The battle began with the attacking warrior keeping a safe distance, watching his adversary carefully, calculating his movements. People screamed and cheered, encouraging the warrior to give this lucky Tlaxcalan his due, but the warrior took his time. When he finally tried to strike, Tlalhuicole proved again stronger than his opponent and a sharp blow upon his attackers elbow could be heard at great distances with the warrior’s bone breaking in two. Unable to stifle his cry of pain, the man withdrew, humiliated.
The crowds went wild with their affection for the prisoner, although we all knew that regardless of the battle’s outcome, the man would be sacrificed at the end of the night.
The excitement reached its peak, when an eagle warrior, a leader from Tlacopan, came into the arena, determined to seal prisoner’s fate. People held their breath and the battle progressed in relative silence, in a much faster rate than the previous ones, with both eagle warriors attacking and parrying each other’s blows. Careful yet aggressive, watchful for each other’s mistakes, the warriors fought relentlessly, because every mistake would mean victory for the other.
Finally, the man from Tlacopan forced Tlalhuicole to jump to avoid a blow. Yet, restricted by his tied to temalcátl leg, the prisoner stumbled, lost his balance and went crashing onto the floor. Now he was at the mercy of his opponent.
People could not hold their screams, sensing the end of the battle. Tense and excited like all of them, I watched the fight from my high chair, my heart beating fast. Something inside me told me Tlalhuicole was not done for. I knew he had still much to offer, while warrior of Tlacopan, overwhelmed by his victory, did not stop to think. Raising his arms triumphantly, he rushed forward, eager to strike the final blow, careless and oblivious of Tlalhuicole’s leg crushing into his knee. Crying out in pain and surprise, the warrior stumbled as Tlaxcalan leapt onto his feet, dealing his opponent a lethal blow on the head. Lifeless, the warrior from Tlacopan dropped his weapon and fell back into the ground.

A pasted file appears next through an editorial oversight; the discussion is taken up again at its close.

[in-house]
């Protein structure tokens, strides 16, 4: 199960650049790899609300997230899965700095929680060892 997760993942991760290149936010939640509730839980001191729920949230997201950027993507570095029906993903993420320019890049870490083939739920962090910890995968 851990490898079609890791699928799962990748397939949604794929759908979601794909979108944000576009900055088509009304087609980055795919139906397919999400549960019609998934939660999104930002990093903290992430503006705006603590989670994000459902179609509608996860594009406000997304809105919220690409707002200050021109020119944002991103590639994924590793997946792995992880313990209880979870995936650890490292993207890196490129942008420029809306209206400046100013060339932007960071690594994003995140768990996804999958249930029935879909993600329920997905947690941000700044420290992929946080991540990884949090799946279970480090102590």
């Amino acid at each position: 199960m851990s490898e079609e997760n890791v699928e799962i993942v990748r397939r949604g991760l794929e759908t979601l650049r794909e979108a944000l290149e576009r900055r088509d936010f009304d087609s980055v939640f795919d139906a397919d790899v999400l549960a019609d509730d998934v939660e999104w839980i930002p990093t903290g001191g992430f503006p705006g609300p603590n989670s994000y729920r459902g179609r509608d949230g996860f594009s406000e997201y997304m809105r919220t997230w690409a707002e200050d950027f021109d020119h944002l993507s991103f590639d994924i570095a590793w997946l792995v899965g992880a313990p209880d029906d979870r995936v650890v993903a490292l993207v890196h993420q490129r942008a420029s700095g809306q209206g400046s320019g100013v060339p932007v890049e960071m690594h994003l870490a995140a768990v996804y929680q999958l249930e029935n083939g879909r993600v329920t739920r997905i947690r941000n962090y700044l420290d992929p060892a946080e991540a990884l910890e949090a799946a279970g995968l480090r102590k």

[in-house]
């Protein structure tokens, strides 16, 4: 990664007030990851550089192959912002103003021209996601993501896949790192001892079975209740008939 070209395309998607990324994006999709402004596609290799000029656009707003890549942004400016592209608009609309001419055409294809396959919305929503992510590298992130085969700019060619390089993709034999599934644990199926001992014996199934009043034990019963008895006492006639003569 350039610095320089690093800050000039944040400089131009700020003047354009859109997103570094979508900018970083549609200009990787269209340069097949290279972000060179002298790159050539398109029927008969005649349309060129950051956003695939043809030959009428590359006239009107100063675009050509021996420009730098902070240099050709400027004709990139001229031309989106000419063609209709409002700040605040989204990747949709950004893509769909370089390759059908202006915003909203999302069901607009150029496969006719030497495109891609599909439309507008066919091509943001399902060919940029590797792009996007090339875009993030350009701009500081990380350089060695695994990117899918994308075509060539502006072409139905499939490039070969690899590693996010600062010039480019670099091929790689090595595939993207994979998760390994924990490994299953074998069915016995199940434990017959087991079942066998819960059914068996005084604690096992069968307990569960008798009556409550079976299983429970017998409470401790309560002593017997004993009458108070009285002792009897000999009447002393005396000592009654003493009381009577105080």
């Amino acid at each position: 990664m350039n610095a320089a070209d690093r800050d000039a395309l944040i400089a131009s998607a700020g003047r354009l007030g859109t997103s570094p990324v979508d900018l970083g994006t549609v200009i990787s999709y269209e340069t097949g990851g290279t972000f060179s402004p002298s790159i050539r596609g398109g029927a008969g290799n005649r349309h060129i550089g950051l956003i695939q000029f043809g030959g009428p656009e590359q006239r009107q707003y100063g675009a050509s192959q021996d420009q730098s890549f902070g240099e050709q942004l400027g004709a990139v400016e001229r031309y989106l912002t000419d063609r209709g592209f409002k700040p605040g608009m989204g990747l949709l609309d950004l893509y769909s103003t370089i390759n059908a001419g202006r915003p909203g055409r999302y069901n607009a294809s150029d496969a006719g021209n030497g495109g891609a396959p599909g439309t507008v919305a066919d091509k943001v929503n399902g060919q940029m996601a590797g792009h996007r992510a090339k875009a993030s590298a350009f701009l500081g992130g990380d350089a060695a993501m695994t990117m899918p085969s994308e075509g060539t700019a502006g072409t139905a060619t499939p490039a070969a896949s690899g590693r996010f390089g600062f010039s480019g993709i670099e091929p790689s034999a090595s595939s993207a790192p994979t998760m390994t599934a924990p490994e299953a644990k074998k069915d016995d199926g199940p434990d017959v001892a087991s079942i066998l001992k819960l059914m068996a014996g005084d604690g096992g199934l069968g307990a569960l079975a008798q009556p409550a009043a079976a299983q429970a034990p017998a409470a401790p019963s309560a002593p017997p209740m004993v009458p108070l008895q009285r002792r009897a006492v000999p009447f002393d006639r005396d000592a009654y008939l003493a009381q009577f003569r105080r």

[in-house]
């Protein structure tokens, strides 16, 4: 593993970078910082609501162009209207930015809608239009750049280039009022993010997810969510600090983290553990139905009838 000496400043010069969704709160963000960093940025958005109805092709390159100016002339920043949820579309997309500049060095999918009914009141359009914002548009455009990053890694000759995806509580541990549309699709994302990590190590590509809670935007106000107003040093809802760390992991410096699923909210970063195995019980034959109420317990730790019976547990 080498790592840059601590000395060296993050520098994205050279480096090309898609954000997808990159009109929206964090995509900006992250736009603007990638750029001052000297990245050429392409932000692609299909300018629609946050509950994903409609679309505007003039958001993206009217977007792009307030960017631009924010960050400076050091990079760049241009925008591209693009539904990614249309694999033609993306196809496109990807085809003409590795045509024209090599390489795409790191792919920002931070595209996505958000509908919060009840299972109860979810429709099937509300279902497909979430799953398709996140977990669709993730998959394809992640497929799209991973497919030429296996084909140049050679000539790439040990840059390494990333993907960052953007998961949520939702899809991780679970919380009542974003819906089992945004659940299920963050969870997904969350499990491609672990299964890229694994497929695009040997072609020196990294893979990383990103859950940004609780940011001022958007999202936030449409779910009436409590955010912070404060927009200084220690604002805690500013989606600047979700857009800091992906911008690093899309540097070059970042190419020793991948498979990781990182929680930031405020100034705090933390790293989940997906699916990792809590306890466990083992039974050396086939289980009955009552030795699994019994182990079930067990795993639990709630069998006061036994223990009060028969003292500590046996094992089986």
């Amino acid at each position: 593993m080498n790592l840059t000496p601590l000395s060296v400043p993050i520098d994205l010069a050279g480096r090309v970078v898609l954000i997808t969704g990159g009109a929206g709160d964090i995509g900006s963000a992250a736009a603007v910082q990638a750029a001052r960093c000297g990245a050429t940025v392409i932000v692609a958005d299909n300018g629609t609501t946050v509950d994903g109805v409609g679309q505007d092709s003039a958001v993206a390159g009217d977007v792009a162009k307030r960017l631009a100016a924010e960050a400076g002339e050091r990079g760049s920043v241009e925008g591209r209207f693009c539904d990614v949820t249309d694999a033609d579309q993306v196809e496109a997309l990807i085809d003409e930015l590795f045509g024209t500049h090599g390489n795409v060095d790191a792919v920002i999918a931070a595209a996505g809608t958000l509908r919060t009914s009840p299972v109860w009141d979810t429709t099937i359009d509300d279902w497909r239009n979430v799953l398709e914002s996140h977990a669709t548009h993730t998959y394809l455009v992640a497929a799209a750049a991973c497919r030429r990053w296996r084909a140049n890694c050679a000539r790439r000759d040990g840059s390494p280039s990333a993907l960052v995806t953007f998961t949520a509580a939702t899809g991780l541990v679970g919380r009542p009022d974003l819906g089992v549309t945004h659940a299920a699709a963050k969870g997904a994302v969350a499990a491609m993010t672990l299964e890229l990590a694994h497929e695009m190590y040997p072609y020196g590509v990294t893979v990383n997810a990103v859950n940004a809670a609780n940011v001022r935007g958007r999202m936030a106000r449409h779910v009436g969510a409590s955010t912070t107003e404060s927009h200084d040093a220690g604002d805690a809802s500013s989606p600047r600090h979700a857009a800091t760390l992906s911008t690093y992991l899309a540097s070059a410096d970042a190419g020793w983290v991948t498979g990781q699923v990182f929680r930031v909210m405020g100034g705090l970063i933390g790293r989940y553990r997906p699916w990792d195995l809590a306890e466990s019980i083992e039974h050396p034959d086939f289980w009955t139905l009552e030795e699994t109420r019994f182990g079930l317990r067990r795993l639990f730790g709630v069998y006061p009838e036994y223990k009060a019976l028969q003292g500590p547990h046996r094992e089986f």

I felt my thrill welling along with the rest of the overwhelmed, excited people all around me. For a heartbeat I thought this man deserved to be set free. As if sensing my thoughts, Tlalhuicole turned into my general direction, his head bowed, not daring to straighten his gaze at me, yet shaking his head firmly.
I gasped. How dared he to give me, the Emperor, orders?! Yet, he was right. This was the sacrifice worthy of Huitzilopochtli; the Great God deserved to receive his due.
The battle continued for a long time. One after another, Tlalhuicole managed to kill six other opponents, wounding at least twenty of others. Finally, an Aztec eagle warrior, who had participated in the battles of Nopala and Icatépec, knocked the prisoner down with a strong, unexpected kick. The fierce blow in the stomach made the brave Tlaxcalan scream.
The priests rushed forward, reaching the squirming warrior, who was dying and in pain. Cutting his bonds, they carried him to the rock of sacrifice, drawing his heart quickly and expertly, to offer to mighty Huitzilopochtli. All the present bent their heads, feeling honored to have witnessed a sacrifice of this magnitude.
I got up and send them to burn the prisoner and keep his ashes in a temple. Tlalhuicole deserved that honor, and not just for the spectacle he had offered, but for the standard he had set to every eagle warrior and leader.
I saw other gladiatorial sacrifices, but none that resembled the great battle of Tlalhuicole. Perhaps the time knew how to improve and dramatize this story a bit, but I can tell, to witness what I saw – this warrior has every reason to become a legend.”